From any artist or art collector’s viewpoint it is heartbreaking to imagine being forced to part with priceless artwork for the sake of making money. However, Detroit’s debt problem is dire and rumors are spreading about the Mayor’s consideration of doing just that.
“…As Detroit city officials frantically try to stave off state intervention, whether by consent decree, emergency manager or even municipal bankruptcy, the city’s dire financial situation raises once taboo speculation: Is the city’s timeless art collection immune from the city’s urgent need for cash?…
“It’s too horrible for us to think about,” said Alan E. Schwartz, one of the museum’s key donors. “Graham (Beal) would never let it come to that,” said Ruth Rattner, a Birmingham-based art consultant.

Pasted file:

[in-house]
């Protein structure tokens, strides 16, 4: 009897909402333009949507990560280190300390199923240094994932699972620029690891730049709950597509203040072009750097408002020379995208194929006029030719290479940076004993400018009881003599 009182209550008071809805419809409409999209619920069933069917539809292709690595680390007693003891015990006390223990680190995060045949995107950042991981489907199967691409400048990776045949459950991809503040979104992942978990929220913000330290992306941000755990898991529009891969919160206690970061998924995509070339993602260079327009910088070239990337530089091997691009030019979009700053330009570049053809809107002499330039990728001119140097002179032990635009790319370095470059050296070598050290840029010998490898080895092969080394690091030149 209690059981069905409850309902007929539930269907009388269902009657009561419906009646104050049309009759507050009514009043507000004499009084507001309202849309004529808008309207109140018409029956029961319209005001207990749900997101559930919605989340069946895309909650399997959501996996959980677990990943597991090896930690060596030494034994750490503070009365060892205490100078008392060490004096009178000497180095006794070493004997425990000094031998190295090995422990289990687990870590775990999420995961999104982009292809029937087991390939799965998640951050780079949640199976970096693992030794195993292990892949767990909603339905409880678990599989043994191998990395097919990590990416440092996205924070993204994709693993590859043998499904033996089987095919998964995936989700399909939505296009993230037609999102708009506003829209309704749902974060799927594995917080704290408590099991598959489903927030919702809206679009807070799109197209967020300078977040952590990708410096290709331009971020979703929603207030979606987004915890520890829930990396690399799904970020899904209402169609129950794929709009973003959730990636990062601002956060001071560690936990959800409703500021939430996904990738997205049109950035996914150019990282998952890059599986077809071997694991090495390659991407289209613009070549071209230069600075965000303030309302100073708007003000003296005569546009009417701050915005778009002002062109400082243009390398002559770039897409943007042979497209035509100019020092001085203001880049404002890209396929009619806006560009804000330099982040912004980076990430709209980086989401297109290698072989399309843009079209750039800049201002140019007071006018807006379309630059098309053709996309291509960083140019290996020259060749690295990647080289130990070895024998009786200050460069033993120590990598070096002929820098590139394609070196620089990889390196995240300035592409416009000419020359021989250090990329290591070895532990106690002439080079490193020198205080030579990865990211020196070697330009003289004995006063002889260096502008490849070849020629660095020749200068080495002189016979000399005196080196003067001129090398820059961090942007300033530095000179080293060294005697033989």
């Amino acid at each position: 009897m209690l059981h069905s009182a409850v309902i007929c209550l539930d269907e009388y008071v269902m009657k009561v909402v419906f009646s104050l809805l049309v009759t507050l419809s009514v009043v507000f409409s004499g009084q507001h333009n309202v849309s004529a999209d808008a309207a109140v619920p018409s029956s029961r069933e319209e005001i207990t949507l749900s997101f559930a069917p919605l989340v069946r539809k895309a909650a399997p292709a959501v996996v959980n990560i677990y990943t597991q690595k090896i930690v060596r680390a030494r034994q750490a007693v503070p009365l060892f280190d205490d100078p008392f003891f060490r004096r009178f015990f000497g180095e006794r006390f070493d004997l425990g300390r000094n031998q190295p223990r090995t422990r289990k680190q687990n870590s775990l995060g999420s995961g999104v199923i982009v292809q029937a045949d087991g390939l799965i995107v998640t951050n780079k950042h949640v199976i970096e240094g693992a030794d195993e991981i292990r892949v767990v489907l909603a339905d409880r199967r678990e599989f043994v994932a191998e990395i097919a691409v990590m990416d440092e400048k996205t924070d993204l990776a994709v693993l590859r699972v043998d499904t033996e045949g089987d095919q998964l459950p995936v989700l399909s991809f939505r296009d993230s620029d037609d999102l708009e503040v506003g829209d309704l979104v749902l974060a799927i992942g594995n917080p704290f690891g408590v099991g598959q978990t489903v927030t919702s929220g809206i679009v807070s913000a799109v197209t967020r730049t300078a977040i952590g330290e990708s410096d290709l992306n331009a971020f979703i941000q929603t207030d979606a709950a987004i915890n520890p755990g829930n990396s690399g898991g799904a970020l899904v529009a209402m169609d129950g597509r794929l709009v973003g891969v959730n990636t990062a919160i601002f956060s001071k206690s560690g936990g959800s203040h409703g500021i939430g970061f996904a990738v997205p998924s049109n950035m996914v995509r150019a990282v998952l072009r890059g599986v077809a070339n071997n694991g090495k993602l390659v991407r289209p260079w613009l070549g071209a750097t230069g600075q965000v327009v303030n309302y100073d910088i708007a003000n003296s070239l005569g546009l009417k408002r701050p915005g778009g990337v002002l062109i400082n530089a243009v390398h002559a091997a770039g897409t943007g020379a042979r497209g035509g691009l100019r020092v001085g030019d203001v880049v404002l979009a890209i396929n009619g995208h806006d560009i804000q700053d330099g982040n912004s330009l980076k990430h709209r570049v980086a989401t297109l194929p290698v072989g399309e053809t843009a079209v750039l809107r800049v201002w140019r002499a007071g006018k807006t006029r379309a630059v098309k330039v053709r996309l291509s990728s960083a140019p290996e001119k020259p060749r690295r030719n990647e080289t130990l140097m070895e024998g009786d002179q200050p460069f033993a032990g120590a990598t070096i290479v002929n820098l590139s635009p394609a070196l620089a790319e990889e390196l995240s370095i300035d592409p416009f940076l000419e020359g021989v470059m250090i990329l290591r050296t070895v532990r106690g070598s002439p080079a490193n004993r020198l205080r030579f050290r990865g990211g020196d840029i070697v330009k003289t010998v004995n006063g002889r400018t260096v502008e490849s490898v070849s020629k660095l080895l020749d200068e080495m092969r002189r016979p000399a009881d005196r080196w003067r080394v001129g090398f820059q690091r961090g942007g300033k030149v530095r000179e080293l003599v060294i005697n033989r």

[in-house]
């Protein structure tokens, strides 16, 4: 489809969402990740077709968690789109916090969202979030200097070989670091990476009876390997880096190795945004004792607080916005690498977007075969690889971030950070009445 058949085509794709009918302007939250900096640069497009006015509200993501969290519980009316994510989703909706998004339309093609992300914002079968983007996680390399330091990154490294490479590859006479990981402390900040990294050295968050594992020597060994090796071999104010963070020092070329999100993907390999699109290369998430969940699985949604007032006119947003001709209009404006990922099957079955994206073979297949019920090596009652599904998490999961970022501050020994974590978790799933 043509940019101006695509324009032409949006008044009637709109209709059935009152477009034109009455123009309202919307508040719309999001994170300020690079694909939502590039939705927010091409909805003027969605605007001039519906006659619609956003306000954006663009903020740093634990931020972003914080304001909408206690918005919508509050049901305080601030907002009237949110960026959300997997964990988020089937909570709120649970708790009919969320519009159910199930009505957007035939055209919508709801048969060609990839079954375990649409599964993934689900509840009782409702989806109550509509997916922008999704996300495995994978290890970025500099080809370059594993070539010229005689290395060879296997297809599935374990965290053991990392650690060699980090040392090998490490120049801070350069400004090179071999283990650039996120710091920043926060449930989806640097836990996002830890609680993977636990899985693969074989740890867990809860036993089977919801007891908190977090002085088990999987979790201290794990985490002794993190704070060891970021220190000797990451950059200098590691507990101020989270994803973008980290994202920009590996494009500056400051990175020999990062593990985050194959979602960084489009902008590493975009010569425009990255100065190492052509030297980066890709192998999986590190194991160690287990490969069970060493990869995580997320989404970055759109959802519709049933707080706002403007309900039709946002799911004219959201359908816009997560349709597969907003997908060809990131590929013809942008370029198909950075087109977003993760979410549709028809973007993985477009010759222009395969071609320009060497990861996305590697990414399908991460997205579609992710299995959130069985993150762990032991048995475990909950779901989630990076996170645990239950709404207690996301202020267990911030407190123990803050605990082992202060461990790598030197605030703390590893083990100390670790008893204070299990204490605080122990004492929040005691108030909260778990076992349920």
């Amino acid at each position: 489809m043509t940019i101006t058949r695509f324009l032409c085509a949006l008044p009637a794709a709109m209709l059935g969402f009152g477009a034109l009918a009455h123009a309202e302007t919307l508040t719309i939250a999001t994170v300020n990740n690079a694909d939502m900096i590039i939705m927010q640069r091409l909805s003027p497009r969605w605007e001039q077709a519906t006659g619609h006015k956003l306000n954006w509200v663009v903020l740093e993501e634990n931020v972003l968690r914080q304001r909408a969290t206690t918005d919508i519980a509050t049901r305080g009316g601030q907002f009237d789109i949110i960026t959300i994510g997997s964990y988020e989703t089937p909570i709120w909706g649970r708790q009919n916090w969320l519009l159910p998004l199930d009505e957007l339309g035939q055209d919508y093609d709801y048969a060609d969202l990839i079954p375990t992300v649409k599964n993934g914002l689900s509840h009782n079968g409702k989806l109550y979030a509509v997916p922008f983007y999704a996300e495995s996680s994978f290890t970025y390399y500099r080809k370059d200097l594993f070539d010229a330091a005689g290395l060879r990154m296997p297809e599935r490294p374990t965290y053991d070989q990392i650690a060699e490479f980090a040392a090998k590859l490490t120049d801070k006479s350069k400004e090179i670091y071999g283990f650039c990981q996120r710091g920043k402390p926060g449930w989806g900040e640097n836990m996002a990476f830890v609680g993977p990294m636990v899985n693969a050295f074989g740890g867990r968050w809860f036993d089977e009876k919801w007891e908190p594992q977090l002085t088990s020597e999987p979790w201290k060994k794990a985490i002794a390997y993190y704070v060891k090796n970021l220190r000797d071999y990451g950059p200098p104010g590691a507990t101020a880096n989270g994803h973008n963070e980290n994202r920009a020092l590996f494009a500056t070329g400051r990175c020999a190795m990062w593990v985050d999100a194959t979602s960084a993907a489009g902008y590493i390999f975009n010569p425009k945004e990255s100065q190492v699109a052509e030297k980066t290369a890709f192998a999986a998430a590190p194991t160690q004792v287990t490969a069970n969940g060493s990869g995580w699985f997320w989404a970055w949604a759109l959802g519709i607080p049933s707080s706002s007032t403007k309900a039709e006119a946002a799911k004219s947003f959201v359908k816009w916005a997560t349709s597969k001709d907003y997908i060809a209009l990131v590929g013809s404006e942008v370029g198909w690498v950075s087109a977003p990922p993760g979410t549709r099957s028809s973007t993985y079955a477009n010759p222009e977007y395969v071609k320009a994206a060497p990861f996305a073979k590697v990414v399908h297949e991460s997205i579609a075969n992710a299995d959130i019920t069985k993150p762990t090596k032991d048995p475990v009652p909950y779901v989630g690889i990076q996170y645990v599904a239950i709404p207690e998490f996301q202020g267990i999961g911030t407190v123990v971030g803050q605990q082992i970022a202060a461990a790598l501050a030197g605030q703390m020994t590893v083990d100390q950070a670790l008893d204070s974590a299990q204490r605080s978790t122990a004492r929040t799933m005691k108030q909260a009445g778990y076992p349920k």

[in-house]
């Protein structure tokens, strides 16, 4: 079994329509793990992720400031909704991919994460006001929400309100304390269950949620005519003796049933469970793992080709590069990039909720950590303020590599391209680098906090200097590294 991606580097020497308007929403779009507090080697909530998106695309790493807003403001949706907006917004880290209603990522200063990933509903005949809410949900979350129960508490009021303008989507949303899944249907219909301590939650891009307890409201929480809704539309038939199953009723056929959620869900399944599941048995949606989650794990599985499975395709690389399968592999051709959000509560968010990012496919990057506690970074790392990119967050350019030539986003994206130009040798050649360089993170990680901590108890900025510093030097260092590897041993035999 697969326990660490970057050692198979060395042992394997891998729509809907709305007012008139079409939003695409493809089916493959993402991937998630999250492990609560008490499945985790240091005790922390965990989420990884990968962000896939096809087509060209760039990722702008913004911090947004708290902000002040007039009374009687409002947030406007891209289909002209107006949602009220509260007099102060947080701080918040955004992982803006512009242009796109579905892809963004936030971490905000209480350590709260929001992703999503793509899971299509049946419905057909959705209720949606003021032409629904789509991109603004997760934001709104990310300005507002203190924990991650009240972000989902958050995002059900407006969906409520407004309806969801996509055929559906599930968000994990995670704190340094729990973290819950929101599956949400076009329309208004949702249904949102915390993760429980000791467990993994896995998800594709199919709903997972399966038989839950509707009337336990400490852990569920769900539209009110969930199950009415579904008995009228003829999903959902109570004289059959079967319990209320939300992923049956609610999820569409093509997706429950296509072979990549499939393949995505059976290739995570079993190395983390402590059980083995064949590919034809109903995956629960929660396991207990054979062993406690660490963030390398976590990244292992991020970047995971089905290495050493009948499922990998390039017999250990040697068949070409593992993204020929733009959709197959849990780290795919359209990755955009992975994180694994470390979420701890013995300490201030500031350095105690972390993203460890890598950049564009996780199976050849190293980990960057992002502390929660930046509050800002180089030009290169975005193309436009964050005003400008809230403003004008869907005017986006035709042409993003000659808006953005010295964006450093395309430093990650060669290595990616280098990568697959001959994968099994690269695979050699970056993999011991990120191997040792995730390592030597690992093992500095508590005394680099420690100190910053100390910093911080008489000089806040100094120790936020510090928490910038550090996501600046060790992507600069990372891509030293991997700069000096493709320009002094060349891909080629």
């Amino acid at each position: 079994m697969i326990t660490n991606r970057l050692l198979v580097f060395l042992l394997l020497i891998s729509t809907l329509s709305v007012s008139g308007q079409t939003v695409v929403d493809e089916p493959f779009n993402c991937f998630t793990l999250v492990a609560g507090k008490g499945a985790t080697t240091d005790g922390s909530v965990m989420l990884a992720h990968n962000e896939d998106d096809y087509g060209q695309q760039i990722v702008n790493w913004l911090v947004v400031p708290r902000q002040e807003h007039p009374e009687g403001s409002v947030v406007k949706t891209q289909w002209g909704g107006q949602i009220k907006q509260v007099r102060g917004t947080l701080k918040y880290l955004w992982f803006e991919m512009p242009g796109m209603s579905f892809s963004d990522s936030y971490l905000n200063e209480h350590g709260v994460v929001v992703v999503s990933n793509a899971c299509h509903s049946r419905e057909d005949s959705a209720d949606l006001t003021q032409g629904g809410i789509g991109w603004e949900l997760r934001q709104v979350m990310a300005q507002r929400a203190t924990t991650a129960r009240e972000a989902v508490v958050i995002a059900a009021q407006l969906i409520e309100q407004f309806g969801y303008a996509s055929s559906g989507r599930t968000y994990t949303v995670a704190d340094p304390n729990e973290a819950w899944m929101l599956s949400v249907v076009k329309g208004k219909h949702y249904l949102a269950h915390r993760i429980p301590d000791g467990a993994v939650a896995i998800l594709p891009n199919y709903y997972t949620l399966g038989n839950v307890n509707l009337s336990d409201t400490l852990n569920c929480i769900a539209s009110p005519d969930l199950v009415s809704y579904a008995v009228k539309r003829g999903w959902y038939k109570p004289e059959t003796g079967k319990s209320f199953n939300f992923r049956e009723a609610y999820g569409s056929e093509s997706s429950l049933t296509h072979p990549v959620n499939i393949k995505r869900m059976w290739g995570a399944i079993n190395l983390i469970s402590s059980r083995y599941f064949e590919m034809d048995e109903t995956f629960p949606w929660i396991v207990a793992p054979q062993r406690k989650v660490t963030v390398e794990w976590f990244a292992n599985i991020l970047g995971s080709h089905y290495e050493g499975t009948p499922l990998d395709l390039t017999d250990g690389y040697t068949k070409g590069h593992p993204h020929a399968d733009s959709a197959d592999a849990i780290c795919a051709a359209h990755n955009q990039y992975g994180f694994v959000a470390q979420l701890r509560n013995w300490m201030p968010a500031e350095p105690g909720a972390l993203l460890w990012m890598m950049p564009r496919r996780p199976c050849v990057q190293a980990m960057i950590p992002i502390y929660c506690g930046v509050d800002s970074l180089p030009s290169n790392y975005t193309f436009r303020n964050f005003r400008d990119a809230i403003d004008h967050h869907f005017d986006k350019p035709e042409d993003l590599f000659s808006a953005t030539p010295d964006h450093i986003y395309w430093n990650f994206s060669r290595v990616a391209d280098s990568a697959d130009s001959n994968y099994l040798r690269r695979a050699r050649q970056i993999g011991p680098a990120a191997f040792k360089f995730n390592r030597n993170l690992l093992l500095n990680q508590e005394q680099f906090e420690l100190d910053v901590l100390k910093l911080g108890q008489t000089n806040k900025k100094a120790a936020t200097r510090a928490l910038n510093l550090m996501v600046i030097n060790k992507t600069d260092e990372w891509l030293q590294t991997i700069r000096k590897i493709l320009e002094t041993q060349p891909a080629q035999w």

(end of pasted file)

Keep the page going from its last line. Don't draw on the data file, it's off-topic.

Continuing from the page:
No one would be speculating about the museum’s status if the specter of an emergency manager hadn’t also evolved as a possibility. The inconceivable has become less so, said Abt, given “the current political climate.”
As the worst-case scenarios mount, though, it’s worth remembering that financial hardship has been a constant feature of the Detroit art museum’s history. Even in those bleak days, though, there was no move to sell art. At the 1924 cornerstone dedication, museum official Ralph H. Booth described the new museum as “tangible evidence to the world that Detroit is a city of enlightenment and progress.” -Laura Berman, via DIA Frets it’s art may be at risk
Read more on the Mayor’s response and the economic possibilities: Detroit Mayor’s Denial
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